My 1968 in the Heartland

— Judith Ezekiel

“EZEKIEL’S BROTHER GOT arrested. He’s a Communist!”

This was Mr. Tucker’s first-period current events class, towards the end of my seventh grade school year. Other voices chimed in: “He’s anti-American! A subversive! It said so in the paper.”

That morning, my 19-year-old brother Michael’s arrest was front-page news. He and a group of anti-Vietnam War activists had been distributing leaflets entitled “Your Legal Alternatives to the Draft” at a Dayton, Ohio high school. After my father and the local ACLU lawyer, a family friend, had gotten them out, we had gathered around our dining room table to hear their story.

The group had been legally on the sidewalk outside the high school, but one boy had stepped onto the path that led to the school’s entrance. The principal had pulled him inside and had begun hitting him, until the diminutive Mrs. Bulley, a head of the Quaker Friends’ Service Committee, stepped between them. When the police arrived they arrested the protesters for trespassing and resisting arrest after one notorious activist went limp, civil-rights style. She had recently emerged from time in the workhouse and a hunger strike following a different protest.

A deal was cut in which charges against the protestors were dropped on the condition that they not press assault charges against the principal (the said principal went on to become an elected official and pioneer of the radical right revival in the city).

That night, to our great surprise, my father confessed that he, too, had been arrested: painting Zionist slogans on the British embassy in 1948.

In my current events class, I earnestly tried to explain what had really happened. Nobody listened. “But it was written in the newspaper.” At that moment, two things went click: first, I learned that the media lied and vowed never again to take it at face value. Second, I became a radical.

Just months earlier, I had acquiesced in discussions about Vietnam that “although I was against war, I had to admit that we couldn’t let the Communists take over.” Even as I spoke, my heart filled with shame at betraying my beloved, gentle Grandpa Eddie, whom I vaguely knew to have Communist sympathies.

Direct Action

Despite my ignorance about Vietnam and that one-time slip into unthinkingly parroting anticommunism, I was far from conservative or apolitical. I had watched with sympathy the outbreaks of anger dubbed “mini-riots” — was it in 1966 or ‘67?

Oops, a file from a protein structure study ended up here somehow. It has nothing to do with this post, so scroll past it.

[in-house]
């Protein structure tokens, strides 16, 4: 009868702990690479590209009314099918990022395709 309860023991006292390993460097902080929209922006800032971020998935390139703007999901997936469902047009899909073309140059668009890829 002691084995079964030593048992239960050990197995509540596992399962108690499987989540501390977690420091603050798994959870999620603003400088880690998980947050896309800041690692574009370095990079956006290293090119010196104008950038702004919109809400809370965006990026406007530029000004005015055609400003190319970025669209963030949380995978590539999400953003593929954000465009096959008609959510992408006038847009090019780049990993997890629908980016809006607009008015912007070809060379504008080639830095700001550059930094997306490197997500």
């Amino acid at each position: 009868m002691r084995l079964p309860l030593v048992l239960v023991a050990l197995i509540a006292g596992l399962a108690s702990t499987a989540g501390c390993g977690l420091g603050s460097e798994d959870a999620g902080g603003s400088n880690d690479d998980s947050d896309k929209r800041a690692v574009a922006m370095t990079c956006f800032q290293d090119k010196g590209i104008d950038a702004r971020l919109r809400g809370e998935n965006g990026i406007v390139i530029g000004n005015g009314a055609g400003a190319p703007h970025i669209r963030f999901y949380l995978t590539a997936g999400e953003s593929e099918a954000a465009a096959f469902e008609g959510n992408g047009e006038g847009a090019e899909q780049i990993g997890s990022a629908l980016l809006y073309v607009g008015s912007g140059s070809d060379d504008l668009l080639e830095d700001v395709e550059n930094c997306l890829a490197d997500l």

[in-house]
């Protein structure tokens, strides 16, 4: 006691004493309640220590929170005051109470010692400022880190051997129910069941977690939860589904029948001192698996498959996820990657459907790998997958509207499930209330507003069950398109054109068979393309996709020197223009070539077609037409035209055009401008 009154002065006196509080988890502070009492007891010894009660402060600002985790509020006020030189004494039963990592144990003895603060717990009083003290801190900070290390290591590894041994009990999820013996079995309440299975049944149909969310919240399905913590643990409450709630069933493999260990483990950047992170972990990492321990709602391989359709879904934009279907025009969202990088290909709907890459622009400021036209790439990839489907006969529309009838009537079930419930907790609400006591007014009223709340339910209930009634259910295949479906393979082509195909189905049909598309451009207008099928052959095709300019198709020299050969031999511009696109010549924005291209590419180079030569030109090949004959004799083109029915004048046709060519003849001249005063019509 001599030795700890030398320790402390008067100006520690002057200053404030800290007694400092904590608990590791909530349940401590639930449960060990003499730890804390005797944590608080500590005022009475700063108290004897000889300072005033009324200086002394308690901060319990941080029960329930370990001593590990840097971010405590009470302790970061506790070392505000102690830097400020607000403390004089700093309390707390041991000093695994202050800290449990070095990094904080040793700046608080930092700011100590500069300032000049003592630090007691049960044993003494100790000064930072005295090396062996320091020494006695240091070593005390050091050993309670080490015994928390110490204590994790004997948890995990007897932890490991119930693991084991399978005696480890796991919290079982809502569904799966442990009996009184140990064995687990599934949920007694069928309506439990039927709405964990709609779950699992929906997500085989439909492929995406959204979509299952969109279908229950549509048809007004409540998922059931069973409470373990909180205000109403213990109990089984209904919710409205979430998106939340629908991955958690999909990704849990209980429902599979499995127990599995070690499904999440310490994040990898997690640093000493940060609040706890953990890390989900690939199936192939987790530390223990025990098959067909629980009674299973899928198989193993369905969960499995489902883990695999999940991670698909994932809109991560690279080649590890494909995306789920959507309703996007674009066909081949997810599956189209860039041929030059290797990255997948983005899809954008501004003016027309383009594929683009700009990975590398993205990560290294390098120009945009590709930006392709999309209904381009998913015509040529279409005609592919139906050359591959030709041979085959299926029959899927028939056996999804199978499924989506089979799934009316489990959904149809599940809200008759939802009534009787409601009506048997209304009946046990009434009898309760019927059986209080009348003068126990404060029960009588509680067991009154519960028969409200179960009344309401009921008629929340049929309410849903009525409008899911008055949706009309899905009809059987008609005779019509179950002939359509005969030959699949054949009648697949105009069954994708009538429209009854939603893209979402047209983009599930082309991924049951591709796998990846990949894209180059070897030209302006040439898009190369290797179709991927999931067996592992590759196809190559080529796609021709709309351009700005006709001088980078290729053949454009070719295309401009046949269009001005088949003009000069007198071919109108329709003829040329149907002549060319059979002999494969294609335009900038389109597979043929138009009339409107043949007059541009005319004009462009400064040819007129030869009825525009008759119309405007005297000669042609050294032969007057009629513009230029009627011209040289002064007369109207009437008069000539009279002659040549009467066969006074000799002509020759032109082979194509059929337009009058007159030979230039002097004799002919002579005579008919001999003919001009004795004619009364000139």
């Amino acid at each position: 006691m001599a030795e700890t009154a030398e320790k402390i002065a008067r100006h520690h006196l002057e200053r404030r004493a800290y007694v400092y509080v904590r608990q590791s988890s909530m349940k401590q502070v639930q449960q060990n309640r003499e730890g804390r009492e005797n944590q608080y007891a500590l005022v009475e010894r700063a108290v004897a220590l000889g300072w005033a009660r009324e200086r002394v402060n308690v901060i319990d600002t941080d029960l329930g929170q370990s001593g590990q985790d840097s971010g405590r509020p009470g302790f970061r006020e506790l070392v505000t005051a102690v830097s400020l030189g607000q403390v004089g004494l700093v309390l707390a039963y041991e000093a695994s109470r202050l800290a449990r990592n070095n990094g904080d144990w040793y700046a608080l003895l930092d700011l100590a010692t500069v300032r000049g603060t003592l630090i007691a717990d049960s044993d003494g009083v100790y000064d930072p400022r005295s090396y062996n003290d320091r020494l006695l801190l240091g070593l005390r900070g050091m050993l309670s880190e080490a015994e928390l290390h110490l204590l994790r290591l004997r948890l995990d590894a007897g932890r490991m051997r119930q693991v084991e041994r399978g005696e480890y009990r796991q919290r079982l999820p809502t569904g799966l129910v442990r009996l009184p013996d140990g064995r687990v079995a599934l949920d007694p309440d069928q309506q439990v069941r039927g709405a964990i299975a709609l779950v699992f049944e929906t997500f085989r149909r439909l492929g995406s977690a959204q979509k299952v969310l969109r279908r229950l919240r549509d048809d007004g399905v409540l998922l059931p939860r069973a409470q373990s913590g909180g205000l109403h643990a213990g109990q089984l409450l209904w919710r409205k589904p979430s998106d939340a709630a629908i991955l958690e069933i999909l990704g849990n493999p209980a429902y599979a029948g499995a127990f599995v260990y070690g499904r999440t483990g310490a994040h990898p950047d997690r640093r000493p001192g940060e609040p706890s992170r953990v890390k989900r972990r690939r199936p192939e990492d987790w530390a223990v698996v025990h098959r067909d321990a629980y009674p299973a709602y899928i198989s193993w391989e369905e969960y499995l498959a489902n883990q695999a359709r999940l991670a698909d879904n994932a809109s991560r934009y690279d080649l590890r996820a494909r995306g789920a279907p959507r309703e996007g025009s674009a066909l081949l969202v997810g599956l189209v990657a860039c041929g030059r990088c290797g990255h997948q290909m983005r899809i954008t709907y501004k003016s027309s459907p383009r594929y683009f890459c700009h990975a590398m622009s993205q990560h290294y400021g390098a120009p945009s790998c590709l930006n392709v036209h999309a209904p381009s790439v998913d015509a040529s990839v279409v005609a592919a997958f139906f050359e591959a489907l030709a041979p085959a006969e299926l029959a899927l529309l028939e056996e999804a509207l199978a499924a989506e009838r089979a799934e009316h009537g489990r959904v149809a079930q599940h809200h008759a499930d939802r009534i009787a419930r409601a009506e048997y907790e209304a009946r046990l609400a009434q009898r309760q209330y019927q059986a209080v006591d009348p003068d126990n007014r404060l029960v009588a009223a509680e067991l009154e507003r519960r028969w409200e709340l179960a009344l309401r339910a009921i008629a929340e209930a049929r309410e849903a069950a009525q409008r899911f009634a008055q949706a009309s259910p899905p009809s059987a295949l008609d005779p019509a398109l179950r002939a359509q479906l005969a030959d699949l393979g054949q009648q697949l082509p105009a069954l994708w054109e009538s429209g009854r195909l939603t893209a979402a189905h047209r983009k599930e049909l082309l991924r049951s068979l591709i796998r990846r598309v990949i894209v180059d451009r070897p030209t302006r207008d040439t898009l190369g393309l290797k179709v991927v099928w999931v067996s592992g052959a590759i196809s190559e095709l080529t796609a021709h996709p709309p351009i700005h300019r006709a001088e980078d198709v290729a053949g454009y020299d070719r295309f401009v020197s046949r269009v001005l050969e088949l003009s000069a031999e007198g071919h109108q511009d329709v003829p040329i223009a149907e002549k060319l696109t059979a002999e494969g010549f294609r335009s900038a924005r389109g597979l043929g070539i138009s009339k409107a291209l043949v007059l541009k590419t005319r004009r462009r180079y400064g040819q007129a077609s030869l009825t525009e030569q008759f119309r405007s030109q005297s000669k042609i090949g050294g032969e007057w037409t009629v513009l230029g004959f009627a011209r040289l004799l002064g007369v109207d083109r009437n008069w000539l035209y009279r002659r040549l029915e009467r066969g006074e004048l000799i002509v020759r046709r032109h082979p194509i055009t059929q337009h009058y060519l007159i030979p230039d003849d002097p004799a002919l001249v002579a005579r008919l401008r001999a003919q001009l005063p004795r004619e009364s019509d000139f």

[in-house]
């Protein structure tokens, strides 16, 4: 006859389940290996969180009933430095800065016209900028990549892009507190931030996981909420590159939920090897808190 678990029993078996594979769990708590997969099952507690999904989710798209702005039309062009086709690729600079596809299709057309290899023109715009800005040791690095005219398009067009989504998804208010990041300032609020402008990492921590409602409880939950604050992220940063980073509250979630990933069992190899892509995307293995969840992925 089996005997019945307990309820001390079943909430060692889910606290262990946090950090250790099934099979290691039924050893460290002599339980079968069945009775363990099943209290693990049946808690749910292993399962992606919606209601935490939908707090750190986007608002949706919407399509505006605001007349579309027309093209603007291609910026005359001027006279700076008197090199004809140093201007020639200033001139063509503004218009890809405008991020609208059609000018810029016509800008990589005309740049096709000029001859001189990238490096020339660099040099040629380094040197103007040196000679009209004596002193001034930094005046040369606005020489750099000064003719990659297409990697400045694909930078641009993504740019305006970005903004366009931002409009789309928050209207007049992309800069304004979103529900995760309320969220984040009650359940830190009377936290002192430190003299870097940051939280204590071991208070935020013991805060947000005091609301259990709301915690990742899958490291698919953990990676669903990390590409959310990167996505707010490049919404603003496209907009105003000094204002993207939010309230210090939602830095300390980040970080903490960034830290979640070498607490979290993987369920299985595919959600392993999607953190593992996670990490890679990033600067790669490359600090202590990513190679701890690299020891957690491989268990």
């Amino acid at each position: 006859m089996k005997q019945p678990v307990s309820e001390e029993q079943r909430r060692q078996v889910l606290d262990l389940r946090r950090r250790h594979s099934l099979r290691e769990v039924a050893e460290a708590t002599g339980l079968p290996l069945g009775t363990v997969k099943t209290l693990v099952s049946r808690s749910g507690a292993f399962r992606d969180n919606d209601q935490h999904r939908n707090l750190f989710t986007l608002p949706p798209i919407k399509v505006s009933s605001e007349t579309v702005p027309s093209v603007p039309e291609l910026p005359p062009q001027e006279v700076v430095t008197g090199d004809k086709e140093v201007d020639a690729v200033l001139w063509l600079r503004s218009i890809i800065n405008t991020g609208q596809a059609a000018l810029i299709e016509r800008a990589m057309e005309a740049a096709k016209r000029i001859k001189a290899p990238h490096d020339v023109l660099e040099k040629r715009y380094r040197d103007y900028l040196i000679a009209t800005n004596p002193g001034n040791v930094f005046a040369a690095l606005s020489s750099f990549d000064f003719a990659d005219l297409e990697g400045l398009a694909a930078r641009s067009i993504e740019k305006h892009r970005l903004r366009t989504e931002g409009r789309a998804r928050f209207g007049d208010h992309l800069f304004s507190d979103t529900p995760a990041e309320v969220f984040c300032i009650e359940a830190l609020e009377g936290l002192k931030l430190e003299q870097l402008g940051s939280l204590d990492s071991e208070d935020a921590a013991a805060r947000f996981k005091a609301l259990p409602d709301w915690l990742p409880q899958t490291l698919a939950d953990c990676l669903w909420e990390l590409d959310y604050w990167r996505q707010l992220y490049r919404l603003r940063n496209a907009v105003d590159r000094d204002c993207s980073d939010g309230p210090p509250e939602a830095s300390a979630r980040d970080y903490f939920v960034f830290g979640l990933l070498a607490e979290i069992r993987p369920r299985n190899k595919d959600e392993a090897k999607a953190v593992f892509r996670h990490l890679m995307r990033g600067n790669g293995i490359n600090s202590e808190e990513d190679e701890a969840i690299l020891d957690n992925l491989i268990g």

After our science teacher announced that Blacks were descended from apes and whites created in God’s image, I cheered the boys who displaced his VW bug to the top of the Jefferson Elementary school’s monumental staircase. One day when he stepped inside the storage closet, my class locked him in, threw the keys out the window and walked out. The teacher was never again seen at Jefferson.

A lot of my commitment centered around our community, such as the group of girls I had organized to raise money to help fix up and plant trees in the nearby park, abandoned by city officials. Community work in this, the city’s sole integrated neighborhood, was inseparable from anti-racist work.

I recently uncovered papers documenting my father’s campaign to get a pool built there; city officials made little effort to mask the racism behind their refusal (after all, one couldn’t have Blacks and whites swimming together).

It was my brother’s arrest, however, that pushed me over the line. Before the school year was out I had gone from chanting “Peace Now,” to “Ho, Ho, Ho Chi Minh, NLF is Gonna Win!”

For me, this meant understanding that the War was but one example of United States imperialism. My mental geography began expanding as I thought about the position of America in the world. Between my sympathy with the victims of the War, my disgust with patriotism and my family history of wandering Jews, borders lost their meaning to me; later, moving to France, my country of adoption for the past 32 years, felt no different than my brother’s choice of California.

After those clicks, all else seemed to flow organically, as if I was swept up in movement(s) toward a new future. Politics seemed to fuse with the (counter)cultural revolution. Protesting and leafleting felt like one facet of a whole that included going to the rock and folk concerts at McKinley Park, my pet snake around my neck. Intricately embroidering my jeans in math class paralleled angry debates in English and guerilla theater in the hallways.